Politicians, being egocentric by nature, sometimes do foolish, even childish, things in their insatiable hunger for attention.
California Gov. Gavin Newsom did a foolish thing last summer when he persuaded the Legislature to pass Senate Bill 1327, which would have subjected makers of guns prohibited by state law to civil lawsuits. It essentially stripped them of their right to defend themselves by making them liable for court fees.
It was patterned on a 2021 Texas law (Senate Bill 8) that made anyone who “who aids or abets” an abortion after six weeks of pregnancy subject to private lawsuits with similar restrictions on mounting a defense.
Newsom more or less admitted that SB 1327 was a stunt aimed at marshalling opposition to the Texas law. The bill even has language that repeals itself if and when the Texas law is overturned in court.
Litigation on the Texas law is underway. This month, the U.S. Supreme Court declared that a lawsuit challenging the law can proceed.
Meanwhile, however, California gun rights groups mounted a legal challenge to SB 1327, and last week, U.S. District Court Judge Roger Benitez, who has issued other pro-gun rights decisions in recent years, blocked the law’s enforcement. His order came with some sharp criticism for making it virtually impossible for targets of lawsuits to defend themselves.
“This court concludes that the purpose and effect of (SB 1327) is to trench on a citizen’s right of access to the courts and to discourage the peaceful vindication of an enumerated constitutional right,” the San Diego judge wrote. “Because the state fee-shifting statute undermines a citizen’s constitutional rights, it is this court’s role to declare its invalidity and enjoin its threat.”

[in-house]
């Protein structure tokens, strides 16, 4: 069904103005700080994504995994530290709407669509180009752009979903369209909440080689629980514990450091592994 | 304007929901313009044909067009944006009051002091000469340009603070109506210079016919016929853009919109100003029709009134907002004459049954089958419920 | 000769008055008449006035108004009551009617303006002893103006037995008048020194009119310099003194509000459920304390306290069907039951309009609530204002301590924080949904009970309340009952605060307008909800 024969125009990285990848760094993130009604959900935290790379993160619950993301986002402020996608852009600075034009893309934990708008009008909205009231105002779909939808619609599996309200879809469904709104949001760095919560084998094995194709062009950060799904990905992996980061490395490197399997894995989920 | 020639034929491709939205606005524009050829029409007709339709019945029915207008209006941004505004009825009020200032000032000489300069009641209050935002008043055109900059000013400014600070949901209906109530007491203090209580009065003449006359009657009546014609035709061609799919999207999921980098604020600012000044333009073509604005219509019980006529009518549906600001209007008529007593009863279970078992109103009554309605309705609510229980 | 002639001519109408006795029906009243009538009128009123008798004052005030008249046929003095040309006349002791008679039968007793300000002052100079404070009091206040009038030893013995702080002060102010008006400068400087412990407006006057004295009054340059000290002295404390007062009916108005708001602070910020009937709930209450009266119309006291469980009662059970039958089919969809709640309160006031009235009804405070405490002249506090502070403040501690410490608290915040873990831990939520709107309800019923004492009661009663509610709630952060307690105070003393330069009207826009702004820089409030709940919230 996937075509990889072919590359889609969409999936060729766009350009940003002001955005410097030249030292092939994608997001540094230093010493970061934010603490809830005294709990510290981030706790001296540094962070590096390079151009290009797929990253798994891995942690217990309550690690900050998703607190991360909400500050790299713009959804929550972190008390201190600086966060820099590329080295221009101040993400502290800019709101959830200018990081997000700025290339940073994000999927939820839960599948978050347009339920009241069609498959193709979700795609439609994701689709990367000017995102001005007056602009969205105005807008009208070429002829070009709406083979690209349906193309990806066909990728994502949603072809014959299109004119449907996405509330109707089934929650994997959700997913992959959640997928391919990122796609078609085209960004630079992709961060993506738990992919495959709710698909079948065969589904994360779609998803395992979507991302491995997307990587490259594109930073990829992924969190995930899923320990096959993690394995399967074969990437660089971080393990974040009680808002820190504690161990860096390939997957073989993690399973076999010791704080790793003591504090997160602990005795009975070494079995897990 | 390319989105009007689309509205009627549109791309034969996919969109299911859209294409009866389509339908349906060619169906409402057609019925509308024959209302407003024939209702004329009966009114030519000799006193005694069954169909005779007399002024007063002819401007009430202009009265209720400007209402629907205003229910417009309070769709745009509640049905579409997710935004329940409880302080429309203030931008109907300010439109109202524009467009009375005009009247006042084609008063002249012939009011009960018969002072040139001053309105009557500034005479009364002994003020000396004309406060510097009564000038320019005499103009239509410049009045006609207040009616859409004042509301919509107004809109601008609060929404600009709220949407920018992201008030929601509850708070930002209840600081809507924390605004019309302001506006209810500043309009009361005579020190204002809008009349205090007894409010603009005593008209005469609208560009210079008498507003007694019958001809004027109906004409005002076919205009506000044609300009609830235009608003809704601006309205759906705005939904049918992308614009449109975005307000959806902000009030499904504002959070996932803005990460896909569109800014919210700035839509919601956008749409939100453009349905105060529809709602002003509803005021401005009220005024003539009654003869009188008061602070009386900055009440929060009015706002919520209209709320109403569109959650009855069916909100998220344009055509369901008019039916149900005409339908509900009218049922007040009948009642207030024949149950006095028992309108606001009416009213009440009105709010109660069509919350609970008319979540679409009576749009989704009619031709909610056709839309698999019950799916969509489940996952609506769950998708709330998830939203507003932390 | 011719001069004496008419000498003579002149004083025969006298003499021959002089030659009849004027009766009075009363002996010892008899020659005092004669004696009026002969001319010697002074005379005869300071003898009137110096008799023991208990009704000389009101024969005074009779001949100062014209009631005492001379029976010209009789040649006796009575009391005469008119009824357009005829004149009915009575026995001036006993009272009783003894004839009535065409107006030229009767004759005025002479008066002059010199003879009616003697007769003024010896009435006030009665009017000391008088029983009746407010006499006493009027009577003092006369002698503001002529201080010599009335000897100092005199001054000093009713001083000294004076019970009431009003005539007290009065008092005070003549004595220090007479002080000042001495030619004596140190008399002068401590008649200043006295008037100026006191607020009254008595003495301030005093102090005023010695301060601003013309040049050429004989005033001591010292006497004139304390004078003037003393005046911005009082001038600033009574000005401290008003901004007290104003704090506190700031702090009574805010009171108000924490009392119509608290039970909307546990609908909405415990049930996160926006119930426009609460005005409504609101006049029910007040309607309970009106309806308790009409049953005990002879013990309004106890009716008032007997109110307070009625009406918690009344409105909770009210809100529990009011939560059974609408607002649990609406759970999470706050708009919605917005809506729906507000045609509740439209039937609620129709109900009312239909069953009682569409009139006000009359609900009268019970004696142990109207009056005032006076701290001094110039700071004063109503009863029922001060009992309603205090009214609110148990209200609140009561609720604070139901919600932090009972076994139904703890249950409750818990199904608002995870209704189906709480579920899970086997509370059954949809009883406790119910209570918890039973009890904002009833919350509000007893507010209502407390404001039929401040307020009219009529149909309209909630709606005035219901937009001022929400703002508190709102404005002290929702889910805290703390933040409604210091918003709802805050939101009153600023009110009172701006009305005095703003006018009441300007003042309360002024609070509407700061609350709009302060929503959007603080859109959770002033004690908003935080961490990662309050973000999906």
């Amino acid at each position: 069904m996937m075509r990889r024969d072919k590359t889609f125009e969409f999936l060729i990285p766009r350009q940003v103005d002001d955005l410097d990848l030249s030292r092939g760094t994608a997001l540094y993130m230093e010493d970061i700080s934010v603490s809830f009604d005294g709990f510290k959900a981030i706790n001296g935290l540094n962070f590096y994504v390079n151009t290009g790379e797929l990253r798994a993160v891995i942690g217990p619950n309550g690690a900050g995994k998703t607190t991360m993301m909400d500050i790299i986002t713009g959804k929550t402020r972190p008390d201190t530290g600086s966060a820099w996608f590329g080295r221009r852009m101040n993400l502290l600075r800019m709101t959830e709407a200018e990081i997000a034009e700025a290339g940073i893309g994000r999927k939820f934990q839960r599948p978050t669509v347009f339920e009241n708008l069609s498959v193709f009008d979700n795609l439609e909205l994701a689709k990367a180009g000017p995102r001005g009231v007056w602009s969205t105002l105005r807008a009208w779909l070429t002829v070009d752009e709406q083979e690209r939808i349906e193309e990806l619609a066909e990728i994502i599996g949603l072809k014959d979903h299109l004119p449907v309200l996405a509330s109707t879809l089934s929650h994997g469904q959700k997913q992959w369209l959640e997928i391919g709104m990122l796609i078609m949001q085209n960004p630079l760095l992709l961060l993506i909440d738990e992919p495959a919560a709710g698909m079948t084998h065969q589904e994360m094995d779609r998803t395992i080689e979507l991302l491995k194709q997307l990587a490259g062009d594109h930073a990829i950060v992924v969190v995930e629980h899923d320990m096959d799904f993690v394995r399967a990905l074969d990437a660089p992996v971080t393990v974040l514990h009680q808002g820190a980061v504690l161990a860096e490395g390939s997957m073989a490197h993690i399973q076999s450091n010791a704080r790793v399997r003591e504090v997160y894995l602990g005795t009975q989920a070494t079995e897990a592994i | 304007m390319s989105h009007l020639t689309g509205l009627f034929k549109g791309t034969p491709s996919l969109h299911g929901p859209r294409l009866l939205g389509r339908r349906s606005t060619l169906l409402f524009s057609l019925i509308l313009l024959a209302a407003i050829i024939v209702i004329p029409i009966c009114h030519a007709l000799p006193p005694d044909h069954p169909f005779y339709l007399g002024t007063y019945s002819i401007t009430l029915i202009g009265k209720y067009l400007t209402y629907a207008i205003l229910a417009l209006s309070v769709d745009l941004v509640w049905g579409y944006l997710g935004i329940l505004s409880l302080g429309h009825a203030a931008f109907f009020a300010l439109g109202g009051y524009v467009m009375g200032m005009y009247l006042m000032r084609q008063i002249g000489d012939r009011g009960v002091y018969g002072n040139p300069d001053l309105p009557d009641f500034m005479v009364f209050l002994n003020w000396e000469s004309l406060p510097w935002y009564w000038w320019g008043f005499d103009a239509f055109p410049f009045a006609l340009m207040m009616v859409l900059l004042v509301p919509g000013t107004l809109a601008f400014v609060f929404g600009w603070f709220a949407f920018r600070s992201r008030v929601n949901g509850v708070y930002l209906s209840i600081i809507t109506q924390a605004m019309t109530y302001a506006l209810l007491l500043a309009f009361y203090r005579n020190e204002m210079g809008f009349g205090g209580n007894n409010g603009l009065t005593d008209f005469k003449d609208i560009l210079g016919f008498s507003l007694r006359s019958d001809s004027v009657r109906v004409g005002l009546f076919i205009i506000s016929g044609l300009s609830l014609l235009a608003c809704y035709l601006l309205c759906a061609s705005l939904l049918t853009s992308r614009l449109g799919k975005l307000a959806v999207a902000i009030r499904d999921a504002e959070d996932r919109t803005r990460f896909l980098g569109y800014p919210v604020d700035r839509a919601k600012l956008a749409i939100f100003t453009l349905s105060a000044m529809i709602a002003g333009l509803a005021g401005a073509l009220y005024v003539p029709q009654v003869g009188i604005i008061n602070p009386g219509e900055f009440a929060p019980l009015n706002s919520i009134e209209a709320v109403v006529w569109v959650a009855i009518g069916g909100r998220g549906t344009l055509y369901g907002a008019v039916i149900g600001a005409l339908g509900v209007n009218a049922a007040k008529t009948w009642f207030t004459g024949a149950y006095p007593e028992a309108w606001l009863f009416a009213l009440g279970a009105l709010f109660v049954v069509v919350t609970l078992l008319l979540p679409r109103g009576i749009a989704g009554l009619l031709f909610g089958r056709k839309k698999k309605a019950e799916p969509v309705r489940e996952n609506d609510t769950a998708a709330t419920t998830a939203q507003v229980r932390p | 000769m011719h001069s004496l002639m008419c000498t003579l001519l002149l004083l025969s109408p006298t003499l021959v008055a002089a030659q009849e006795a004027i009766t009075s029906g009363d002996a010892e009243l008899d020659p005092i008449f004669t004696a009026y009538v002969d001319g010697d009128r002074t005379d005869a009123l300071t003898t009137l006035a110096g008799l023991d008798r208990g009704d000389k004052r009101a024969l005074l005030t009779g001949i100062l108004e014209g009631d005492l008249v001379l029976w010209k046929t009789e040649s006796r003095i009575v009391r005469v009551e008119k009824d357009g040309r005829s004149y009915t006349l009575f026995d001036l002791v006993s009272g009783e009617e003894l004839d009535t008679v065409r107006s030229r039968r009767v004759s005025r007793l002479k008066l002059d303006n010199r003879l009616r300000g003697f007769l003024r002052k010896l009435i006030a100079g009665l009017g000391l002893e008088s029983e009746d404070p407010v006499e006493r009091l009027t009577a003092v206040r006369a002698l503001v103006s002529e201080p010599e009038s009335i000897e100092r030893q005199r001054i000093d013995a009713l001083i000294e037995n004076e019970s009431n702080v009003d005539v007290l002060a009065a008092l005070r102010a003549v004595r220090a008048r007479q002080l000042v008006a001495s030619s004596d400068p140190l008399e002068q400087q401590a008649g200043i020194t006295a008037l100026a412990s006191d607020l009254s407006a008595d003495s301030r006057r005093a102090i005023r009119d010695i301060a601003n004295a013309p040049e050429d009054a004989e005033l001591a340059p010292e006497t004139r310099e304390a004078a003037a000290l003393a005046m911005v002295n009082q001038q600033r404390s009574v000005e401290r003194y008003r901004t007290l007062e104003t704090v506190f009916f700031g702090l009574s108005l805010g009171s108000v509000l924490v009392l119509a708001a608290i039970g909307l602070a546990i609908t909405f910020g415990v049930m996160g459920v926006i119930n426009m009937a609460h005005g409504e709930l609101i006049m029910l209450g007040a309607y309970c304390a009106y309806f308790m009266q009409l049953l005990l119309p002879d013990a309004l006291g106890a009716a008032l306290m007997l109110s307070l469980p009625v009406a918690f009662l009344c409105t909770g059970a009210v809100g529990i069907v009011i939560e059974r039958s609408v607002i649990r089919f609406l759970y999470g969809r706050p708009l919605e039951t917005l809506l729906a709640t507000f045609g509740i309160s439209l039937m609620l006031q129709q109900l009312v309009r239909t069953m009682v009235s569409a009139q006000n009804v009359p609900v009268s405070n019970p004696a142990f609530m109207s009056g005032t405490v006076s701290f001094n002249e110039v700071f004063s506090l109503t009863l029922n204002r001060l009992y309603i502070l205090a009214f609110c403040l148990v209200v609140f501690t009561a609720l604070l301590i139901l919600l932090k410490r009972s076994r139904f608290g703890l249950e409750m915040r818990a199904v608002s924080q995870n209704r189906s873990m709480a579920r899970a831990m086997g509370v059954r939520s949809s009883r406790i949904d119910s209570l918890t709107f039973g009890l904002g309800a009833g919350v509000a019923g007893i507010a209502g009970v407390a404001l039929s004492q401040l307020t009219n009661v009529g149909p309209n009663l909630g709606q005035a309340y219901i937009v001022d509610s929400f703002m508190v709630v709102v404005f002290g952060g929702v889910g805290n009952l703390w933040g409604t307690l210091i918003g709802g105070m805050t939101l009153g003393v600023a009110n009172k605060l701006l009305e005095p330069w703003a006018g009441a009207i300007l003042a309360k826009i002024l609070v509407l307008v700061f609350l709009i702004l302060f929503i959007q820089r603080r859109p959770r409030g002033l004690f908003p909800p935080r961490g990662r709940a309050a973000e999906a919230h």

Newsom had once described Benitez as a “wholly-owned subsidiary of the gun lobby and the National Rifle Association” after one of the judge’s previous gun control rulings, but after last week’s decision, he effusively praised Benitez.
“I want to thank Judge Benitez,” Newsom said in a statement. “We have been saying all along that Texas’ anti-abortion law is outrageous. Judge Benitez just confirmed it is also unconstitutional. The provision in California’s law that he struck down is a replica of what Texas did, and his explanation of why this part of SB 1327 unfairly blocks access to the courts applies equally to Texas’ SB 8. There is no longer any doubt that Texas’ cruel anti-abortion law should also be struck down.”
It should be struck down for the same reasons — that it unconstitutionally limits the right to defend oneself against a lawsuit. But whether it will be is not certain.
There are a few differences in the two laws and one big difference in the underlying issues of abortion rights and gun rights. The Supreme Court, in overturning Roe v. Wade, explicitly declared that there is no constitutional right to abortion while the “right to bear arms” is specifically mentioned in the Bill of Rights.
Given that difference, and the Supreme Court’s obvious distaste for severely restrictive gun laws, it’s entirely possible that California’s law will be permanently blocked while the Texas law survives, at least in some form.
Whatever the outcome, however, the SB 1327 saga is an exercise in political oneupsmanship that makes a mockery of the legislative process. Passing a law in California with the declared intent of shaming a law in Texas while putting Californians in legal jeopardy is political malpractice.
Newsom and the legislators who voted for SB 1327 should be ashamed of themselves. They should be spending their time on California’s many serious problems, not trying to tell Texas what it should be doing.
CalMatters is a public interest journalism venture committed to explaining how California’s state Capitol works and why it matters.